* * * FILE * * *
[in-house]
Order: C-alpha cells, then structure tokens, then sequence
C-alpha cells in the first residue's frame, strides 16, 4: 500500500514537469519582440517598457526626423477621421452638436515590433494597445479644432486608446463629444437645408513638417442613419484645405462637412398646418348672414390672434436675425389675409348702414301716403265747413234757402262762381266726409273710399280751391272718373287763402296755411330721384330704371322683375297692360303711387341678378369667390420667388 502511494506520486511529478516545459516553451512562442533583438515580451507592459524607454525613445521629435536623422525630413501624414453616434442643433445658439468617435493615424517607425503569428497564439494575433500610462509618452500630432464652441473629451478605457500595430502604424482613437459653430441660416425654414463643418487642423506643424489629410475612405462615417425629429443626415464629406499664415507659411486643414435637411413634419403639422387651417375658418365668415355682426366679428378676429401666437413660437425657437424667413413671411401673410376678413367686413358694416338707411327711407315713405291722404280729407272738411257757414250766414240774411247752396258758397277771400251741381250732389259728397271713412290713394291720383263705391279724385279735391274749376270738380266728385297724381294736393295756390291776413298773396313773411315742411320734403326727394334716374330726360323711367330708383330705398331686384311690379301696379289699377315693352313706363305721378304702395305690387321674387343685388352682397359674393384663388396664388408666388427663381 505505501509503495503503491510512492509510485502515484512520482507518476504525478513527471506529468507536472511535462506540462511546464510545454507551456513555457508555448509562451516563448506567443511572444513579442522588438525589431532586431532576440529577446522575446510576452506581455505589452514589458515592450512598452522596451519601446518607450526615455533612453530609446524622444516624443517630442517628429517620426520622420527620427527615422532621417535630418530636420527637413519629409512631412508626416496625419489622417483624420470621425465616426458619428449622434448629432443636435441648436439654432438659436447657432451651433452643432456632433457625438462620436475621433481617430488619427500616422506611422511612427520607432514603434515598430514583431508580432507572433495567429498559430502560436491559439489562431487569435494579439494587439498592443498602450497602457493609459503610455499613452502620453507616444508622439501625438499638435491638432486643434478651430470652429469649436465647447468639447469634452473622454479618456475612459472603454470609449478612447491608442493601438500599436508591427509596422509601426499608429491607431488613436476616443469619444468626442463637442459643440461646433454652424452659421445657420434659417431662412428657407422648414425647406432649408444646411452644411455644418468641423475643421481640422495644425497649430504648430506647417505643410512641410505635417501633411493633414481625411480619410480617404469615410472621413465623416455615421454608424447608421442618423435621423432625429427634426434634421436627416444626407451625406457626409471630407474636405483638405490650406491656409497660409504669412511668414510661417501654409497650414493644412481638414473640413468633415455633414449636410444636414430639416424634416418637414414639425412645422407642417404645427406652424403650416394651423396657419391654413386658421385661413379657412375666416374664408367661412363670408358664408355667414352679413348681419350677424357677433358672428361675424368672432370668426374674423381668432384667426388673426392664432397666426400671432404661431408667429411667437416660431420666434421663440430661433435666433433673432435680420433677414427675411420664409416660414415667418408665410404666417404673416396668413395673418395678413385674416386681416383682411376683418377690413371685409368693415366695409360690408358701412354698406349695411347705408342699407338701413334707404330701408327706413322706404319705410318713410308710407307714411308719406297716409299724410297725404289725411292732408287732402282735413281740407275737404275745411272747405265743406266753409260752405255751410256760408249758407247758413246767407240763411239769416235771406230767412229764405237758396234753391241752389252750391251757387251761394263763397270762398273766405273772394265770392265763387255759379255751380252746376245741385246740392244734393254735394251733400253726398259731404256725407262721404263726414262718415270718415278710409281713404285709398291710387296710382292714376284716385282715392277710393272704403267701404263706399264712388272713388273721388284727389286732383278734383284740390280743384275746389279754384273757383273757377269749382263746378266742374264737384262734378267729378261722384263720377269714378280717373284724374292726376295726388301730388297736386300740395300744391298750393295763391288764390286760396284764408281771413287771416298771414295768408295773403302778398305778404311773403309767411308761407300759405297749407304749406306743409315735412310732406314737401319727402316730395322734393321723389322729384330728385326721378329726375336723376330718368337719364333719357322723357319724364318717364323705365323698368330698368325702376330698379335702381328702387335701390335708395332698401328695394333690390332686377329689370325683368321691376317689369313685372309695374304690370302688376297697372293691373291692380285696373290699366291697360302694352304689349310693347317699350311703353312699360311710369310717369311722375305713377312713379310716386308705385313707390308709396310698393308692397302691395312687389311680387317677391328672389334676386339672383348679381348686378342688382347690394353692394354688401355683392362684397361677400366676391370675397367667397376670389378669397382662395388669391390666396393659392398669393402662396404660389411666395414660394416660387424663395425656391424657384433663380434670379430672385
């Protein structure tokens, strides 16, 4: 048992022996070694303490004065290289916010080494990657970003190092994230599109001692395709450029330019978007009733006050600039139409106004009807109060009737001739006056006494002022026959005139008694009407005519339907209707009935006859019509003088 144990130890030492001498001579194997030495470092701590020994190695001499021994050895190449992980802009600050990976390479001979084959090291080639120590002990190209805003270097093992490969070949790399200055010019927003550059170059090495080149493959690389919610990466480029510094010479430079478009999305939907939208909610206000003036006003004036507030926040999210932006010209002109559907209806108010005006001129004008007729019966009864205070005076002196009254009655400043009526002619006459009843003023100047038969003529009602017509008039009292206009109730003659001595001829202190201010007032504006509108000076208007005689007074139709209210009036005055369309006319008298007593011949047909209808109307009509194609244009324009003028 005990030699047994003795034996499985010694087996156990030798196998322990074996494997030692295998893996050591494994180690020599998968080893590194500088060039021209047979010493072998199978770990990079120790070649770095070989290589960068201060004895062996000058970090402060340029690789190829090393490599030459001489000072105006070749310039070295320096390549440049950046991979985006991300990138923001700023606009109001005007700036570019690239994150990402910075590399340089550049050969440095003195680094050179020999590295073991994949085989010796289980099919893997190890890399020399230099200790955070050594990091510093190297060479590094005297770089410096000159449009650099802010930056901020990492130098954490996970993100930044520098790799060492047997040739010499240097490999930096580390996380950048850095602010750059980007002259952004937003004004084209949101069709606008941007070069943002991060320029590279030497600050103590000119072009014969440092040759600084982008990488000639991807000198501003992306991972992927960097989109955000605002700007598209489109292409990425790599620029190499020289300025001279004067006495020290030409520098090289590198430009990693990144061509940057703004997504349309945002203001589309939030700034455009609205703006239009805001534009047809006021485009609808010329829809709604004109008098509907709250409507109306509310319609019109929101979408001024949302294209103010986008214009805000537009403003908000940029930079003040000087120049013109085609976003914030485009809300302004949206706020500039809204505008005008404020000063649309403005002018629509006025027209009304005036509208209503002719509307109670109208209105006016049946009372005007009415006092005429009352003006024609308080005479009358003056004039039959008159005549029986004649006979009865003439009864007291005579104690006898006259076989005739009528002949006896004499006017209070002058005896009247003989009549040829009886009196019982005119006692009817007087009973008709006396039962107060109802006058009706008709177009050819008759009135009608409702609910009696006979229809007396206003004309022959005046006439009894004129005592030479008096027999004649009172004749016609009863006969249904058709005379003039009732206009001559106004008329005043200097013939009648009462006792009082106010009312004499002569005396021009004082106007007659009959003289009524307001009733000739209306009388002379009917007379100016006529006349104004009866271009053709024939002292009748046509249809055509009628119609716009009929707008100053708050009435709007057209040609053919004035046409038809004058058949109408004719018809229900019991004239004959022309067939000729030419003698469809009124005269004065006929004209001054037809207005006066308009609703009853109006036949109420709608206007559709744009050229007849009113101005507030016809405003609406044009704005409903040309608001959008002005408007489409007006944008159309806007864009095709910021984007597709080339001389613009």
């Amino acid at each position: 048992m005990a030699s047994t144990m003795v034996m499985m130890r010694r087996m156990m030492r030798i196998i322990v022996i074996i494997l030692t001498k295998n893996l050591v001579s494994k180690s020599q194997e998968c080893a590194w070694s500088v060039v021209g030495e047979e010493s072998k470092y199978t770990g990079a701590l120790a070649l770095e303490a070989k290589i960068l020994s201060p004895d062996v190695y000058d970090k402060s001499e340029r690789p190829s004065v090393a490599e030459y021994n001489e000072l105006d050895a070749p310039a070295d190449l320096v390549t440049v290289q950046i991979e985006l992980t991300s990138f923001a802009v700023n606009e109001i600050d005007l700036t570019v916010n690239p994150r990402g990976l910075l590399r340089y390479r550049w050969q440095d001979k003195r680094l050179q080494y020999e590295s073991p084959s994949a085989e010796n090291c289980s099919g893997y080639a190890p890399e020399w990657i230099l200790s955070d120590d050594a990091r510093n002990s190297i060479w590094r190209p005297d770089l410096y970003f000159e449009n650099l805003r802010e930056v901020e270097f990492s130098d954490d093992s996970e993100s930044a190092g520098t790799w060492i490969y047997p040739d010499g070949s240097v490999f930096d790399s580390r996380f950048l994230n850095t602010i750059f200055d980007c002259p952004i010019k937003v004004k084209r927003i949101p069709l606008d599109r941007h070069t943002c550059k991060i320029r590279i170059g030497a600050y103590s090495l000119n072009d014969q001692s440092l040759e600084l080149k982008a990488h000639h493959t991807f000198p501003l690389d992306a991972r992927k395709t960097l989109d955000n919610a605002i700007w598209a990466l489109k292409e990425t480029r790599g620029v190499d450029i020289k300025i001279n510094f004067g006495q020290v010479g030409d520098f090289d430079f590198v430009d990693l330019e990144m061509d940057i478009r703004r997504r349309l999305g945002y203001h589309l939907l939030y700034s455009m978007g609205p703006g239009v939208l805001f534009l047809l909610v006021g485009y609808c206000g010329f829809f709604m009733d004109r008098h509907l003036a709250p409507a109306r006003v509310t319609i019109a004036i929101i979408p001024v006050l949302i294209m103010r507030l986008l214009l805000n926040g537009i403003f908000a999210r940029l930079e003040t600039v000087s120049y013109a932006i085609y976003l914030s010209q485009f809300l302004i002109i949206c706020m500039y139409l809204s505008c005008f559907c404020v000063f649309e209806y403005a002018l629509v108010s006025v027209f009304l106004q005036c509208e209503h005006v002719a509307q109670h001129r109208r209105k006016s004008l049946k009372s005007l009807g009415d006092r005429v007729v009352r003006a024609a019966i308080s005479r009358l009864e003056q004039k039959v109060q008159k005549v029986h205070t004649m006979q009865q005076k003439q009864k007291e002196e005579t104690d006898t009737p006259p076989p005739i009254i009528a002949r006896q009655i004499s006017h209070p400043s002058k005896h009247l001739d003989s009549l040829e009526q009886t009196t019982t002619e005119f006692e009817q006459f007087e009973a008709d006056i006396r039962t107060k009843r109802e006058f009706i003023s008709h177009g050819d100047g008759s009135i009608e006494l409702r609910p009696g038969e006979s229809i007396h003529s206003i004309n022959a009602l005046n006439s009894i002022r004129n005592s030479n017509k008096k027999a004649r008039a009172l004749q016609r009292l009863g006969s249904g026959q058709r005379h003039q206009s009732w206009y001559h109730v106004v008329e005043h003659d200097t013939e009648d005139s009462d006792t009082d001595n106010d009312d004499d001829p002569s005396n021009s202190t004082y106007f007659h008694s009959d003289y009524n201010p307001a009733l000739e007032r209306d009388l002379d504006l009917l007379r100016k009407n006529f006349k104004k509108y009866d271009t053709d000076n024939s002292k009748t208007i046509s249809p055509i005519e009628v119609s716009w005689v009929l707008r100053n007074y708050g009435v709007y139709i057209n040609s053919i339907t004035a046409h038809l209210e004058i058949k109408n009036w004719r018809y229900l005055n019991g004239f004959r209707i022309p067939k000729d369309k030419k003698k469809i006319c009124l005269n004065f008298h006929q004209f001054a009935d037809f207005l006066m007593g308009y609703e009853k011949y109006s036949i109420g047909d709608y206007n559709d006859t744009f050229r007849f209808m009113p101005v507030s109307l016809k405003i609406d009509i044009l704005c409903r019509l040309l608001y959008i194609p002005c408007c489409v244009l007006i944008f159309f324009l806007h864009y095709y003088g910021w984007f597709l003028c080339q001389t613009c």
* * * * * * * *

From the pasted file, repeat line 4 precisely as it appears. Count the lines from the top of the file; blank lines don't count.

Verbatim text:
């Protein structure tokens, strides 16, 4: 048992022996070694303490004065290289916010080494990657970003190092994230599109001692395709450029330019978007009733006050600039139409106004009807109060009737001739006056006494002022026959005139008694009407005519339907209707009935006859019509003088 144990130890030492001498001579194997030495470092701590020994190695001499021994050895190449992980802009600050990976390479001979084959090291080639120590002990190209805003270097093992490969070949790399200055010019927003550059170059090495080149493959690389919610990466480029510094010479430079478009999305939907939208909610206000003036006003004036507030926040999210932006010209002109559907209806108010005006001129004008007729019966009864205070005076002196009254009655400043009526002619006459009843003023100047038969003529009602017509008039009292206009109730003659001595001829202190201010007032504006509108000076208007005689007074139709209210009036005055369309006319008298007593011949047909209808109307009509194609244009324009003028 005990030699047994003795034996499985010694087996156990030798196998322990074996494997030692295998893996050591494994180690020599998968080893590194500088060039021209047979010493072998199978770990990079120790070649770095070989290589960068201060004895062996000058970090402060340029690789190829090393490599030459001489000072105006070749310039070295320096390549440049950046991979985006991300990138923001700023606009109001005007700036570019690239994150990402910075590399340089550049050969440095003195680094050179020999590295073991994949085989010796289980099919893997190890890399020399230099200790955070050594990091510093190297060479590094005297770089410096000159449009650099802010930056901020990492130098954490996970993100930044520098790799060492047997040739010499240097490999930096580390996380950048850095602010750059980007002259952004937003004004084209949101069709606008941007070069943002991060320029590279030497600050103590000119072009014969440092040759600084982008990488000639991807000198501003992306991972992927960097989109955000605002700007598209489109292409990425790599620029190499020289300025001279004067006495020290030409520098090289590198430009990693990144061509940057703004997504349309945002203001589309939030700034455009609205703006239009805001534009047809006021485009609808010329829809709604004109008098509907709250409507109306509310319609019109929101979408001024949302294209103010986008214009805000537009403003908000940029930079003040000087120049013109085609976003914030485009809300302004949206706020500039809204505008005008404020000063649309403005002018629509006025027209009304005036509208209503002719509307109670109208209105006016049946009372005007009415006092005429009352003006024609308080005479009358003056004039039959008159005549029986004649006979009865003439009864007291005579104690006898006259076989005739009528002949006896004499006017209070002058005896009247003989009549040829009886009196019982005119006692009817007087009973008709006396039962107060109802006058009706008709177009050819008759009135009608409702609910009696006979229809007396206003004309022959005046006439009894004129005592030479008096027999004649009172004749016609009863006969249904058709005379003039009732206009001559106004008329005043200097013939009648009462006792009082106010009312004499002569005396021009004082106007007659009959003289009524307001009733000739209306009388002379009917007379100016006529006349104004009866271009053709024939002292009748046509249809055509009628119609716009009929707008100053708050009435709007057209040609053919004035046409038809004058058949109408004719018809229900019991004239004959022309067939000729030419003698469809009124005269004065006929004209001054037809207005006066308009609703009853109006036949109420709608206007559709744009050229007849009113101005507030016809405003609406044009704005409903040309608001959008002005408007489409007006944008159309806007864009095709910021984007597709080339001389613009």